“Two cities that for me are interesting cases of immense urban transformations are Medellin in Colombia and Marseille in France. Both are somehow infamous for their violent past and have in very different ways shown that a mix of social and inclusive economic infrastructure jointly with attracting creative classes can trigger deep rooted change,” he continues. However, bluestreets is very much aware that creative classes can also trigger the much-feared gentrification process, wherein art can harm and drive out a community by attracting high-end companies and pushing up living costs. “From my own experience, I believe that artists and creative communities often play a crucial role in the urban development process and raising attractiveness of neighbourhoods. Although that often results in higher prices in the medium term and a transformation of the local population, I believe that urban transformation are healthy and necessary for the development of cities and much preferred to stagnant segregation and ghetto-building like in the French Banlieues or many American cities,” argues Von Fircks. In run-down, ageing cities, however, the team perceives what many might see as gentrification as a much needed injection of vibrancy. “I spent the last four years in Cairo where the challenges of a megacity without smart urban planning seem to become ever more unmanageable. However, the long-ignored historic Downtown district with outstanding architecture and history is becoming once again the heart of the alternative creative scene and is starting to show promising signs to stop the far progressed decay.”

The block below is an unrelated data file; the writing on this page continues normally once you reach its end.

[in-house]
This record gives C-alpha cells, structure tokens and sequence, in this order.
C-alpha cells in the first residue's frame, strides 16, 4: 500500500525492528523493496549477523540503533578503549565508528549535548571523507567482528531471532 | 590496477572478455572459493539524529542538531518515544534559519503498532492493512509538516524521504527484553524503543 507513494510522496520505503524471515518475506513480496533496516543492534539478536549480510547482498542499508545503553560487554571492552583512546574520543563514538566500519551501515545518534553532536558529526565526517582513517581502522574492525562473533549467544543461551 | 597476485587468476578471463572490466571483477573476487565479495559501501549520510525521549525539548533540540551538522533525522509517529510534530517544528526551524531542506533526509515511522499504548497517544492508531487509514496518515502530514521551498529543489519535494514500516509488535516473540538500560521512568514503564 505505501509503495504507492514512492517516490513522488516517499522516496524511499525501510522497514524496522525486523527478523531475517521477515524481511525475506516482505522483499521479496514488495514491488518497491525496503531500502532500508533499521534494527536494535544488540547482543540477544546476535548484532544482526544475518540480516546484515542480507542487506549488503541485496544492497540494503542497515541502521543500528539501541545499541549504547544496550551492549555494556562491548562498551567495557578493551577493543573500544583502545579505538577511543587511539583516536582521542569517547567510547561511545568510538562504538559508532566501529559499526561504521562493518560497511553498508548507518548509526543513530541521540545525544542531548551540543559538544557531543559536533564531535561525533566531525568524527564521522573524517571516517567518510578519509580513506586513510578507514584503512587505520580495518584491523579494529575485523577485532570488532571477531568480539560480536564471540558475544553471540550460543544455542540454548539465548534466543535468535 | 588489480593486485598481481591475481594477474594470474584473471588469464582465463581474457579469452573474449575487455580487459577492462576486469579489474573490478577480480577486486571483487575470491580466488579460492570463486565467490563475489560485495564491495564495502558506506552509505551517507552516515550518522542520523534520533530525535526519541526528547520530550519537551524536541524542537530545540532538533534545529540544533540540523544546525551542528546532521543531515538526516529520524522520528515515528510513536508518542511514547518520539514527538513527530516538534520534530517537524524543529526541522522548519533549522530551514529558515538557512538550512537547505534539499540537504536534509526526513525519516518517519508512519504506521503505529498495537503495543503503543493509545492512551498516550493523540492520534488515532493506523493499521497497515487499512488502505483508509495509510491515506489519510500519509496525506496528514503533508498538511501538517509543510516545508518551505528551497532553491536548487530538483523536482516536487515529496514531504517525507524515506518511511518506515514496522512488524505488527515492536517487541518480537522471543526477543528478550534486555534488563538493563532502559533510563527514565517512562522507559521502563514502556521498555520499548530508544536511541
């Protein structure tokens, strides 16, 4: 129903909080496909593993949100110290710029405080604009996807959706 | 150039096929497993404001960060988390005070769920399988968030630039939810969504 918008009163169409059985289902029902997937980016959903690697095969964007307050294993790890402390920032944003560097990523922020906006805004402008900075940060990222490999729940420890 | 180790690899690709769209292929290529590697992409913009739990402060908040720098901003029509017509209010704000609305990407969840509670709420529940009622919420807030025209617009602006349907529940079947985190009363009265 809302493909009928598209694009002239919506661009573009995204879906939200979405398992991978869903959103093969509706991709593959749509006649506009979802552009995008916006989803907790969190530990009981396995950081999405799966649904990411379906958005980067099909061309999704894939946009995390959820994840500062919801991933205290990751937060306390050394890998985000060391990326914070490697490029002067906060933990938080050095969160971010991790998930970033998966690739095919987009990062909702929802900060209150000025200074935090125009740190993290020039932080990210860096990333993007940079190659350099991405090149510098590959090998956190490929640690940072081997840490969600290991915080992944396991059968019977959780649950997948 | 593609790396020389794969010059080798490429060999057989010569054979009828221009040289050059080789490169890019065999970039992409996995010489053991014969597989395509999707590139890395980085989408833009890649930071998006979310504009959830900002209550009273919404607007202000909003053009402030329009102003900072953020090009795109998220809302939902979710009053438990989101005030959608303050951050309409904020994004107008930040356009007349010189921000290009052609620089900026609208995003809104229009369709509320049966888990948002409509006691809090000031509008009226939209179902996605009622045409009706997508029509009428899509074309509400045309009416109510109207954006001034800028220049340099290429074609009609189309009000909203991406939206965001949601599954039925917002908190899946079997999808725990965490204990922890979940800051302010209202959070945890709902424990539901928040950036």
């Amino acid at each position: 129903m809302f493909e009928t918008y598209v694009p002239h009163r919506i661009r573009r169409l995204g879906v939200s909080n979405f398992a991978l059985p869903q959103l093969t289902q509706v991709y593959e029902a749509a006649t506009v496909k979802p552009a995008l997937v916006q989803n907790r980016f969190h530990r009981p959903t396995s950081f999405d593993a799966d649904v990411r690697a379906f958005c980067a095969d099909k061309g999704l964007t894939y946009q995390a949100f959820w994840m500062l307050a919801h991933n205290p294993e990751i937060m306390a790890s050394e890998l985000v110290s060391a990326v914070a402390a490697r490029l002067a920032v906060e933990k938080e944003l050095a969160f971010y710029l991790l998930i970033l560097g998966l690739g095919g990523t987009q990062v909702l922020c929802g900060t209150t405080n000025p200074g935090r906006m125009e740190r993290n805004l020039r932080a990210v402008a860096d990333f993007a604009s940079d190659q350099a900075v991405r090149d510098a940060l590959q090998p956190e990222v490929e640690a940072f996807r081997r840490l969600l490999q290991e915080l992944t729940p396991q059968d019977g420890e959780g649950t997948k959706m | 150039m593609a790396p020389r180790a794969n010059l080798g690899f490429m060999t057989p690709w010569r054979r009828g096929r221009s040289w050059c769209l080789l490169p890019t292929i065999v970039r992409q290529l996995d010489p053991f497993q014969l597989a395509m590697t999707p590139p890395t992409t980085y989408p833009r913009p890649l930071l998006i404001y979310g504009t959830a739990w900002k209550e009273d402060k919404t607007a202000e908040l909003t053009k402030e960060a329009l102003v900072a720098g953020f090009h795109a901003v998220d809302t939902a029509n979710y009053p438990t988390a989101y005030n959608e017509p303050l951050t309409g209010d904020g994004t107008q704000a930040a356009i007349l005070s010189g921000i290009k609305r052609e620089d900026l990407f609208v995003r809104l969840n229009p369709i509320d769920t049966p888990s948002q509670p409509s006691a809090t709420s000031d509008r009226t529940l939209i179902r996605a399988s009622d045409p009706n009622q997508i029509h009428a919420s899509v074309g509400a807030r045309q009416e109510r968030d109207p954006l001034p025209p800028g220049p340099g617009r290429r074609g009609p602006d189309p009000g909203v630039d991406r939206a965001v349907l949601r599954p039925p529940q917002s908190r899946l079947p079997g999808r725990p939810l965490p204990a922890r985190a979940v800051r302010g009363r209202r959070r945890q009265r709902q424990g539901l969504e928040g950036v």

“I think we need new approached to stop creating isolated ghettos, both for the elites as well as the poor,” agrees Arroyo. “This social segregation is one of the main problems in the urban development in Latin America. Without interaction and public infrastructure that is accessible and attractive for all, fear and hate will always flourish. New cities should be developed on the basis of tolerance, free coexistence and unrestricted mobility for their citizens.” With this in mind, bluestreets has created its own path of mobility for its website visitors and within gallery walls. As we finish up our tour of their Cairo exhibition, one is left with a strange sense of nostalgia for Tokyo; as if we had visited the city and the snaps lining the space were physical manifestations of our fondest memories. Tatsuo Suzuki’s iconic work, especially, stands out as a representation of the fast-paced life in the Japanese capital, with his guerrilla-style portraits particularly striking. Similarly, in their most recent exhibition in Quito’s quaint district of Cumbaya, entitled La Vuelta El Mundo (A Journey Across the World) gave visitors a microcosmic view of 20 cities on six continents all in the space of a complimentary welcome cocktail.
The unprecedented accessibility to understanding through arts the digital age affords us can open up new forms and models of dialogue, collaboration and discovery, both within a city and between cities. “One of the latest photographers that really inspired us is Moisés Rodríguez, a Mexican photographer who reveals the aesthetics of public spaces,” says Arroyo as an example of art as a medium for knowledge on civic life in urban landscapes. With an online store for physical prints and digital licensing coming to bluestreets.org this month, the team is also very aware of the need for artistic practices to be sustainable, much like a city. “We’ll also be hosting two physical galleries this summer in Quito and Marseille,” adds Von Fircks, noting that the latter serves as both his and Arroyo’s muse. “Our love for the French city brought us together in the first place.”